Africa’s energy vital globally

By the end of the decade, the continent’s significance will rise dramatically. Africa currently contributes 12 percent of the world’s liquid hydrocarbon production, and one in four barrels of oil discovered outside of the US and Canada between 2000 and 2004 came from Africa. IHS Energy, an oil and gas consulting firm, calculates that Africa will supply 30 percent of the world’s growth in hydrocarbon production by 2010. West Africa’s low-sulfur oil is highly desirable for environmental reasons, is readily transported to the eastern US seaboard, and can be easily processed by China’s refineries. Fifteen percent of US oil imports come from Africa; by 2010 this could reach 20 percent. In this decade, US$50 billion will be invested in the Gulf of Guinea’s energy sector, according to a recent report by the Council on Foreign Relations. While US companies will account for 40 percent of this investment, other major players ‘ particularly state-owned energy companies ‘ will play a critical role in determining the shape of Africa’s energy industry. From 1995 to 2005, national oil companies more than doubled the number of licences they hold in Africa, from 95 to 216. China’s energy firms are the largest state-owned investors, but India has also made significant investments and is looking to expand its presence in the region. However, political instability, criminal syndicates and terrorism threaten growth in the region. These factors are the main reason the region’s hydrocarbon industry has not fully developed in the past, but as China and India demand more oil and gas to fuel their rising economies and as major oil fields reach maturity in other regions, Africa’s oil and gas supplies have become more attractive investments. The rise of Africa’s energy industry is changing the geopolitical landscape of the region. The West has found its leverage in the region challenged by China’s willingness to invest in oil-producing states in order to ensure Beijing’s energy security. For instance, a US$2 billion low-interest loan from China has all but scuttled the International Monetary Fund’s (IMF) attempts to tie economic assistance to reform in Angola. In other areas, China and the West find their interests aligned, such as on the north-south peace accord in Sudan. In the coming years, Washington will be forced to adjust its policies towards Africa in order to compensate for China’s rising influence. China has been involved in Africa since before the 1960s, but, recently, the nature and level of its involvement has changed. China is primarily invested in Africa in order to secure access to the region’s natural resources to fuel its expanding economy. Beijing is outbidding Western contractors on infrastructure projects, providing soft loans, and using political means to increase its competitive advantage in acquiring natural resource assets in Africa. China’s deputy foreign minister famously told the New York Times: “Business is business. We try to separate politics from business.” This statement is not strictly true; China uses politics for different aims than does the West. China uses its geopolitical position in order to gain access to natural resources around the world without regard to the domestic political situation where these resources are located, making China an attractive partner for many countries marginalised by the Western powers for internal strife, corruption, and human rights violations. India, South Korea, Malaysia and Brazil are following China’s lead. China, however, also has an asset that these other states cannot exploit ‘ a permanent seat on the UN Security Council. Beijing’s willingness to use its seat to protect states from international sanctions is welcomed in a region not lacking in egregious violations of international law and is undermining Washington’s influence in Africa. This can be seen in Sudan, where Beijing has helped to prevent any meaningful Security Council resolution from emerging that would help to end the conflict in the Darfur region. Beijing has not shied from investing in countries that are being marginalised by the West in order to secure access to energy sources. In other regions, China has repeatedly lost contracts to large, multinationals. Russia’s Siberian reserves were once thought to be all but wrapped up in a deal for China, but now Japan may win the contract. The Chinese National Offshore Oil Corporation’s (CNOOC) attempt to gain control of Unocal collapsed under pressure from the US Congress. Such failures have pushed Beijing to take risks in unstable countries that it may not otherwise pursue, in part to avoid competition from the major multinationals. The Financial Times reported on February 28 that Nigeria is shifting its sourcing for military equipment to China because US concerns about corruption within the Nigerian security forces have delayed the delivery of equipment. In July 2005, China signed a US$800 million crude oil agreement with Nigeria, and Beijing is considering US$7 billion worth of investments in Nigeria. Ethiopia called China “its most reliable [trading] partner” after Western states criticised its recent election irregularities and its continuing border dispute with Eritrea. A Chinese company, earlier this month, started drilling the first exploration well in the Gambella basin, west Ethiopia. Angola has delayed implementing IMF recommendations after receiving a US$2 billion soft loan from China. China recently won the rights to oil-exploration blocks in Angola away from Total and Shell. China, now the world’s second-largest importer of oil, imports 28 percent of its oil from Africa, mostly from Sudan, Angola, Congo and Nigeria. In each of these countries, a similar pattern emerges: China moves in after Western companies are forced to pull out because of domestic pressure, thus undermining the ability of Western countries to use economic isolation and economic aid to influence the policies of the oil-producing countries. China, however, is also buying oil that would otherwise be taken off the global market, which effectively reduces the price of oil for all oil-importing countries. China’s role in Sudan is both in conflict and alignment with the West’s agenda. Since 1996, China has invested heavily in Sudan as Western companies were forced to pull out or put their investments on hold. In 1996, CNPC took a 40 percent interest in the Heglig and Unity oil fields as part of the Greater Nile Petroleum Operating Company, in which India and Malaysia are also investors. In 1998, it participated in building a 1 50-km-long pipeline from these fields to the Red Sea. China’s Petroleum Engineering Construction Group is constructing a US$215 million export tanker terminal in the Port of Sudan, where a pipeline being built by another Chinese firm from the Melut Basin terminates. CNPC also owns most of an oil field in Sudan’s Darfur region. Beijing’s investments have helped to double Sudan’s proven reserves in the past three years, now estimated at 563 million barrels, and double production in the past two years, now at 500 000 bpd. China currently receives 7 percent of its oil imports from Sudan, and it is Sudan’s second-largest foreign investor with about US$4 billion invested. Estimates reach as high as 80 percent for the amount of revenue generated by Sudan’s oil fields that have been invested in fighting its recently resolved north-south civil war, the ongoing conflict in Darfur, and the mounting conflict in the country’s north-east. China is also Sudan’s largest arms supplier. Chinese-made tanks, fighter planes, bombers, helicopters, machine guns and rocket-propelled grenades have been purchased by the Sudanese government. China has also threatened to use its veto on the UN Security Council to protect Khartoum from sanctions and has been able to water down every resolution on Darfur in order to protect its interests in Sudan. Washington has called the conflict in Darfur “genocide” and has seen its ability to effect change in the region limited by Beijing. In January 2006, a US Energy Department report said China’s tolerance of despotic regimes could undermine Washington’s strategic goal to spread democracy and free trade. The report warns that China may be tempted to intervene in order to protect its investments. China’s thirst for oil is limiting Washington’s influence in Khartoum, but there are some areas of agreement between Beijing and the West in regards to Sudan’s future. The historic peace deal that ended the 21-year north-south civil war has allowed for the return of foreign investors that were forced out due to domestic pressures and politics. France’s Total, Marathon of the US, and the Kuwait Foreign Petroleum Company renewed their exploration rights in the south of the country in recent months. While the new competition may make Beijing nervous, it also means that Beijing and the West now have a similar stake in ensuring that the peace agreement holds. In 2004, China’s Eximbank approved a US$2 billion line of credit to Angola. The loan is being used to rebuild Angola’s infrastructure, ruined by the 27-year civil war that ended in 2002. A large portion of the contracts has gone to Chinese firms. For example, the Benguela Railway is being refurbished for US$300 to US$500 million. Chinese firms have also won contracts to refurbish two other rail lines, government buildings, and a new airport in Luanda. Angola’s 25 billion barrels of proven crude reserves make it an attractive target for China’s aid. Already pumping 1,6 million bpd, the infrastructure improvements should help to increase this to two million by 2010. China’s advancements have been welcomed by President Jose Eduardo dos Santos’ government, which has historically been wary of bowing to pressures to introduce more transparency to the country’s oil industry. Global Witness estimates that between 1997 and 2001, US$8,45 billion of public money was unaccounted for in Angola. The country is still without a formal monitoring agreement with the IMF because it has yet to fulfil most of the recommendations of a 2004 IMF study. With the price of oil hovering above US$60 per barrel, China’s US$2 billion loan, as well as interest from India and Brazil in making similar loans, Angola is unlikely to make significant concessions to the IMF. Angola has also been willing to use its oil for political aims. Many observers believe that Total lost its lead-operator rights to Block 3/05 because of France’s criminal prosecution of an oil-for-arms case involving the Dos Santos government in the 1990s. The biggest owner on France’s relinquished block is a joint venture between China’s Sinopec and Angola’s state-owned Sonangol. Chinese investors have also assumed a portion of Block 18 relinquished by Shell. China’s investments in Angola are a major threat to the West’s interests in the country, as evidenced by the limited influence of the IMF. ‘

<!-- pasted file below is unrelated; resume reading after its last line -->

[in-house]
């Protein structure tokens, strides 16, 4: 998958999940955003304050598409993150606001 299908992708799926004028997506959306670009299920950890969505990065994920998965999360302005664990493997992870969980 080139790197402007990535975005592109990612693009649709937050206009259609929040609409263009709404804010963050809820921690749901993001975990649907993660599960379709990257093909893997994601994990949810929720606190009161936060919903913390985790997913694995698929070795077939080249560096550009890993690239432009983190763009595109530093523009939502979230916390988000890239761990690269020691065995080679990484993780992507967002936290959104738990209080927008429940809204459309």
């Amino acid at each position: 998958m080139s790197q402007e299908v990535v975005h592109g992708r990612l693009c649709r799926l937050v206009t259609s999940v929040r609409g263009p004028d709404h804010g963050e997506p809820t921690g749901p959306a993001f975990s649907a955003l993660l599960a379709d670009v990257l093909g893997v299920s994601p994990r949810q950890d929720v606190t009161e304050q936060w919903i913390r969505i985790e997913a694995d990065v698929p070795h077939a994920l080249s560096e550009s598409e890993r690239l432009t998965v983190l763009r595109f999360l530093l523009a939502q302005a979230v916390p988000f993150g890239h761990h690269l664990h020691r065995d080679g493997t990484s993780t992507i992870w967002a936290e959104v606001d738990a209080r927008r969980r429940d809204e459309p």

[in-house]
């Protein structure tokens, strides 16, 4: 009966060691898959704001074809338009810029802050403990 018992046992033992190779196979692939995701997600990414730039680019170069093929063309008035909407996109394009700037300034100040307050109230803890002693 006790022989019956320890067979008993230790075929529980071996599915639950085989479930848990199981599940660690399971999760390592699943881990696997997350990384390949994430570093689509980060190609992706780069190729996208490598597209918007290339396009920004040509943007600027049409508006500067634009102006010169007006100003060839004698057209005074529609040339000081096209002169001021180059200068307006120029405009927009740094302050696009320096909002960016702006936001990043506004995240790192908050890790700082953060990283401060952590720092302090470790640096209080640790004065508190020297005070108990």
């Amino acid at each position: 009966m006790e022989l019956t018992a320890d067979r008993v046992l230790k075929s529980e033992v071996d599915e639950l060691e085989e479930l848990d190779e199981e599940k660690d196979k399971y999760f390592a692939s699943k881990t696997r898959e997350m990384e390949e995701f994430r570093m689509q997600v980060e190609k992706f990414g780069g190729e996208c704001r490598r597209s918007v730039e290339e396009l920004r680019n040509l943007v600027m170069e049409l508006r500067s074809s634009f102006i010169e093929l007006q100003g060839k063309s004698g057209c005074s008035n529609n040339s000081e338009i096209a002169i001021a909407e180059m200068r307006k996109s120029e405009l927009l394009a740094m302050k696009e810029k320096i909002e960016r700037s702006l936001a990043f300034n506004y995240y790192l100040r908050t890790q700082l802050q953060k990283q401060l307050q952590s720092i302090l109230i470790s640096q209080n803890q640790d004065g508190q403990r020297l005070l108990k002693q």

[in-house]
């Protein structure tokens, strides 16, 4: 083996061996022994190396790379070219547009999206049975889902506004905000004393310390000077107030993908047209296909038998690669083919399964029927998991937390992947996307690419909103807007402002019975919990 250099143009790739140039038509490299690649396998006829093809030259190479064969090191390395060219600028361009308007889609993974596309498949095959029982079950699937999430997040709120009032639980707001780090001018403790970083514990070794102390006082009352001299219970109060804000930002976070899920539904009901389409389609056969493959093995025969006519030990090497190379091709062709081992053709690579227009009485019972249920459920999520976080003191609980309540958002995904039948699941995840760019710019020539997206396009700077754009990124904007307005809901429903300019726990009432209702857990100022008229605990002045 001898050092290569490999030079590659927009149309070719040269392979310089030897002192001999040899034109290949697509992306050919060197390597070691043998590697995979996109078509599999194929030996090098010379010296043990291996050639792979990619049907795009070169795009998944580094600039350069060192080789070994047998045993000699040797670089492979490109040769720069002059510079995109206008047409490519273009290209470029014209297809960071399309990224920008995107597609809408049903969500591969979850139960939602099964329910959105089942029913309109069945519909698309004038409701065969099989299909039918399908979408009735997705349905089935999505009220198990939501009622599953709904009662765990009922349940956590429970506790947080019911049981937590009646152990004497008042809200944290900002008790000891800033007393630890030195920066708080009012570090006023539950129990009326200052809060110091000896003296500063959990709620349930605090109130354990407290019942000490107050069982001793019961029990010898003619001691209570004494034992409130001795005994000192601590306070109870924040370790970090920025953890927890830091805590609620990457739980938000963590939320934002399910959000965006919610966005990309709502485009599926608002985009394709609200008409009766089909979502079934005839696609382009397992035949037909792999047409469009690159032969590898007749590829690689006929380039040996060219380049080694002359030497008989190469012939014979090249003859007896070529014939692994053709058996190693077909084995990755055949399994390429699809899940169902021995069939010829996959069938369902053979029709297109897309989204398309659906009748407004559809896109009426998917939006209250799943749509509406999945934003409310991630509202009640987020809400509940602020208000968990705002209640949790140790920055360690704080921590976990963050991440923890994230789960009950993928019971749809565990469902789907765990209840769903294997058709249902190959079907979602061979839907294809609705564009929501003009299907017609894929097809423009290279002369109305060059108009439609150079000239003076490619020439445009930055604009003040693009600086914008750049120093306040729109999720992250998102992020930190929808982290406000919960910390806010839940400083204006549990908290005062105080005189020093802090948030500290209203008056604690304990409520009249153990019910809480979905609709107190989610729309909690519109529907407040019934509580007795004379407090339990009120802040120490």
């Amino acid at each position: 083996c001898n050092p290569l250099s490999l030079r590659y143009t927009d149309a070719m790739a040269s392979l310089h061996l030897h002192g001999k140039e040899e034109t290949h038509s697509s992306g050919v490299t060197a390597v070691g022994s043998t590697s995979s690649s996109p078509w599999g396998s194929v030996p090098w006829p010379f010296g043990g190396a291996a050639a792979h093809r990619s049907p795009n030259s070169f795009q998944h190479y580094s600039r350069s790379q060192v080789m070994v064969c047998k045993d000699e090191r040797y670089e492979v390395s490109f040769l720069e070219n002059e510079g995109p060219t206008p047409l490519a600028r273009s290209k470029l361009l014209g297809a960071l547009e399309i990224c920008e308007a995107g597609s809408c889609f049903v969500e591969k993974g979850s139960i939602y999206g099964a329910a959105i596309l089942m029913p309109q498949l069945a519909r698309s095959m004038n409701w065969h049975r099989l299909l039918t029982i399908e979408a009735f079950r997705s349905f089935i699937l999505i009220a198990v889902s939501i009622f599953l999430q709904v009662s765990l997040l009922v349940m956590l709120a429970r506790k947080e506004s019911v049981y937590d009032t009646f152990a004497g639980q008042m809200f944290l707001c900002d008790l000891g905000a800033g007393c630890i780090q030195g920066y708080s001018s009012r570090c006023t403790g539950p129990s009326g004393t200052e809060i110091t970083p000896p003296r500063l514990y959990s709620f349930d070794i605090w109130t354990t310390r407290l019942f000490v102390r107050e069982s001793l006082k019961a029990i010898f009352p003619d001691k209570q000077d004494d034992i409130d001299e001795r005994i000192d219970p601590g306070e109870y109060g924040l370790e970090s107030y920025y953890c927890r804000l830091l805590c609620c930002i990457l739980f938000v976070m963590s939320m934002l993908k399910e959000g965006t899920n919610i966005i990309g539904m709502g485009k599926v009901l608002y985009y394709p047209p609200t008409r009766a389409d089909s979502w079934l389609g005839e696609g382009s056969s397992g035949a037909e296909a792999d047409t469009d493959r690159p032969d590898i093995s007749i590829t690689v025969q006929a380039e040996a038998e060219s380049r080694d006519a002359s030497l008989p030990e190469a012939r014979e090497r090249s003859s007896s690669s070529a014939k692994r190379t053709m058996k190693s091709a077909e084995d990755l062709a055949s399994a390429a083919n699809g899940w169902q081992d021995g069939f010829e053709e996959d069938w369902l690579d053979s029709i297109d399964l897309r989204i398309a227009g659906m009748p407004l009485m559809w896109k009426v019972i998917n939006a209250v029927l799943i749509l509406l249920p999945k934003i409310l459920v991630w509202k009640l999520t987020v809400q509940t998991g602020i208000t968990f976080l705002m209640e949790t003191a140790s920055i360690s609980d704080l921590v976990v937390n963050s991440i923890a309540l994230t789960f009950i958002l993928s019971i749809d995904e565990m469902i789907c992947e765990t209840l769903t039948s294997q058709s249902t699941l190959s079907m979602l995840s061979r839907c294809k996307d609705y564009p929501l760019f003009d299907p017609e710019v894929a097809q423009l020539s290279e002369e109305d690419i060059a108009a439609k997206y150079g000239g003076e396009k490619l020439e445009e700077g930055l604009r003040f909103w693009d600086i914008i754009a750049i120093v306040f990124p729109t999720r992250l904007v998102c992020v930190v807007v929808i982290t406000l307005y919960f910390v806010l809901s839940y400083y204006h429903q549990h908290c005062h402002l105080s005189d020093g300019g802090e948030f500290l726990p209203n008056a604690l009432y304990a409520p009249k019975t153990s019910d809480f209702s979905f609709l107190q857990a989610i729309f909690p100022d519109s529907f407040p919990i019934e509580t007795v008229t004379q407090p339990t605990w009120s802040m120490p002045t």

March 2006